There are variations of course. I don't have to do a shoulder rotation roundhouse. I can power an 'oi zuke' lunge punch with a fist held more or less horizontal, with elbow rotated downwards to maybe 8 o'clock or 4 o'clock which allows me to use linear acceleration into my opponent. That's a great long distance tactic that few Taekwondo practitioners do nowadays.

This lunge punch is not entirely locked or connected to the body - look at the raised shoulder 

This horizontal fist is not nearly fully extended, but you can see it's held closer to the body with elbow pointing maybe at around 4 o'clock
Loads of people talk about striking power of the strike in comparison to other strikes. For instance, many would say the boxer's punch is the most powerful strike. It's the most powerful strike because that's what they train in day-in-day-out, for sure. Aren't we all trying to make each strike as powerful as we can?

I think more importantly, it is important to communicate that different strikes and angles of entry help us achieve tactical advantage.

o Roundhouse punches for instance, allow me to crest the lead arm or shoulder and strike to the head.
o Lunge punches allow me to reach an opponent and strike through raised arms.
o Vertical punches allow me to flow between blocking and trapping, striking and locking very quickly.
o Short range reverse punches allow me to generate a lot of power in the short range while not looking like I'm doing so.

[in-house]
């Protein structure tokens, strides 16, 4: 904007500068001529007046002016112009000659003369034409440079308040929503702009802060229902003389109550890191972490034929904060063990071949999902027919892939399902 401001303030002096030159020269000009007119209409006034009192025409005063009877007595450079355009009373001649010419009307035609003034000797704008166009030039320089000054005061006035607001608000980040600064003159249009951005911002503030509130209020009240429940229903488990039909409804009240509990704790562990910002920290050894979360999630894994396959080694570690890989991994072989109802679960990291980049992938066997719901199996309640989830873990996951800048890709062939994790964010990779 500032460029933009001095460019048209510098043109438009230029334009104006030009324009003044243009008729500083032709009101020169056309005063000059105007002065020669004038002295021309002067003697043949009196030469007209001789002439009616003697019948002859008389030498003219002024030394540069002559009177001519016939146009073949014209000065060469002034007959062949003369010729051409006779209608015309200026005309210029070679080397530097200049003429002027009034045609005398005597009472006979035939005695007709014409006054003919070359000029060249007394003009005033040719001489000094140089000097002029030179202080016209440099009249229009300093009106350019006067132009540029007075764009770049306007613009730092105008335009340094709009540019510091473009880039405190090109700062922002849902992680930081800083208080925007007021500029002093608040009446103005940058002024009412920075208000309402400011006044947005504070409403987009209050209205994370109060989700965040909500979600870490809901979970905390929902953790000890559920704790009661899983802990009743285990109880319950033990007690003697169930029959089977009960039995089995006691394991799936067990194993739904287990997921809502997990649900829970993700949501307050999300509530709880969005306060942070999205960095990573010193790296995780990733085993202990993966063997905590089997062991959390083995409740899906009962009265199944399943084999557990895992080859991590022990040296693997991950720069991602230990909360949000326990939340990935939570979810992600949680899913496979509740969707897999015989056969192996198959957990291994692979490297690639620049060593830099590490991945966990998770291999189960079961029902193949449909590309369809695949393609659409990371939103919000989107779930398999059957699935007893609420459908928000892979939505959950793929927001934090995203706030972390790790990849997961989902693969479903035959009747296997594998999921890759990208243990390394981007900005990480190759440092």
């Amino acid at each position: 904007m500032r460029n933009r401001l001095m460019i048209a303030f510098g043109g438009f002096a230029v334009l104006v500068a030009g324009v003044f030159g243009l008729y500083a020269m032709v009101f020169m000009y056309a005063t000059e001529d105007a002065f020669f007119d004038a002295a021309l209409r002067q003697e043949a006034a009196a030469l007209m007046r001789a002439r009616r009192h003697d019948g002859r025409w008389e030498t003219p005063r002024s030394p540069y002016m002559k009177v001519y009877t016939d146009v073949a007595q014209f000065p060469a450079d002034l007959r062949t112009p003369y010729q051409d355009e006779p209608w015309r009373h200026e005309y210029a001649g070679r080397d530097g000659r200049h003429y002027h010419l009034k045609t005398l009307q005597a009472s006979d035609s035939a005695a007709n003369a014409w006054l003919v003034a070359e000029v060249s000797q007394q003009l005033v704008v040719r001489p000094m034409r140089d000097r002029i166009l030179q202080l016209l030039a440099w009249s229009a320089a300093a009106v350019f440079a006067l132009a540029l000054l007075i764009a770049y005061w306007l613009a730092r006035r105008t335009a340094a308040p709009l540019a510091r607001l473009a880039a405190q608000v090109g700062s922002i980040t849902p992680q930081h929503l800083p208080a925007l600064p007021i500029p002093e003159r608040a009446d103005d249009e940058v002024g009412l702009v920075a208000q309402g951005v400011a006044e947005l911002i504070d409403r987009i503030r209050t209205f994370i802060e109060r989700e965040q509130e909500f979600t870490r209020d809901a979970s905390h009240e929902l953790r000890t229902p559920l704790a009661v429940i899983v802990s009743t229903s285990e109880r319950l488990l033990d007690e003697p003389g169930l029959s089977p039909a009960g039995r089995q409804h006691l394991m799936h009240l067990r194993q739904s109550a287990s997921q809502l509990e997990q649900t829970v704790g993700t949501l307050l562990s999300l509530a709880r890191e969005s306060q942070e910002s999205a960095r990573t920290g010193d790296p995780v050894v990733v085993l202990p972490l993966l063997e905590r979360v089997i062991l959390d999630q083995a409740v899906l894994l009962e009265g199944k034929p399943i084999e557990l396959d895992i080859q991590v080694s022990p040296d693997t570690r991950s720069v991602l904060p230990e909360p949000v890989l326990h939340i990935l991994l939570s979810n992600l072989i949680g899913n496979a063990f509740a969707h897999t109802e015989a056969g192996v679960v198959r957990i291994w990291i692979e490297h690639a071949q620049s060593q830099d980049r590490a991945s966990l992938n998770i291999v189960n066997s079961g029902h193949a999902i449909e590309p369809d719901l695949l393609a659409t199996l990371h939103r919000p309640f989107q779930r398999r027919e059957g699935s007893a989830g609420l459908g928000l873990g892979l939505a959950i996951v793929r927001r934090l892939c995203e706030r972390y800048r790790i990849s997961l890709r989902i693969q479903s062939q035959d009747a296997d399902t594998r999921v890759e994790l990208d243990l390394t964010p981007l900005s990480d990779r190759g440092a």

Punching over barriers is no problem

The most common mistake I see nowadays occurs because many beginners train with bag and gloves outside class. Many practitioners who use a bag tend to prefer lifting the elbow for a roundhouse punch, and to impact with the bottom three knuckles. That is a fine punch for when you're using a bag and gloves. However if you use those mechanics for all your strikes, it starts to reduce the versatility of punching angles and may in fact result in injuries if you impact really hard areas of the head with the smaller bones in your hand.

Punching with gloves is great, but you don't wear your bag gloves anywhere else

To gain the tactical advantages mentioned above, beginners should be allowed to make impact with targets at various ranges. Specifically using a dropped elbow and vertical fist in the short range, a horizontal fist with dropped elbow at full extension, and a relaxed shoulder rotated horizontal fist at medium range. Of key importance is to develop the front face of the knuckles as a viable striking tool first - given that the bottom three knuckles are used intuitively by most untrained students.

We also make it very apparent when beginners start, the difference between a lunge type strike and one that is driven by shoulder rotation. This distinction (fingers crossed) helps the beginner understand different punches generate power differently. Of course you can move from one method of generating power to another, stepping and rotate at the same time. But if you've just got the stand-there-hit-the-bag mindset, that fluidity may not be as intuitive as you think.

Keep training tiger ...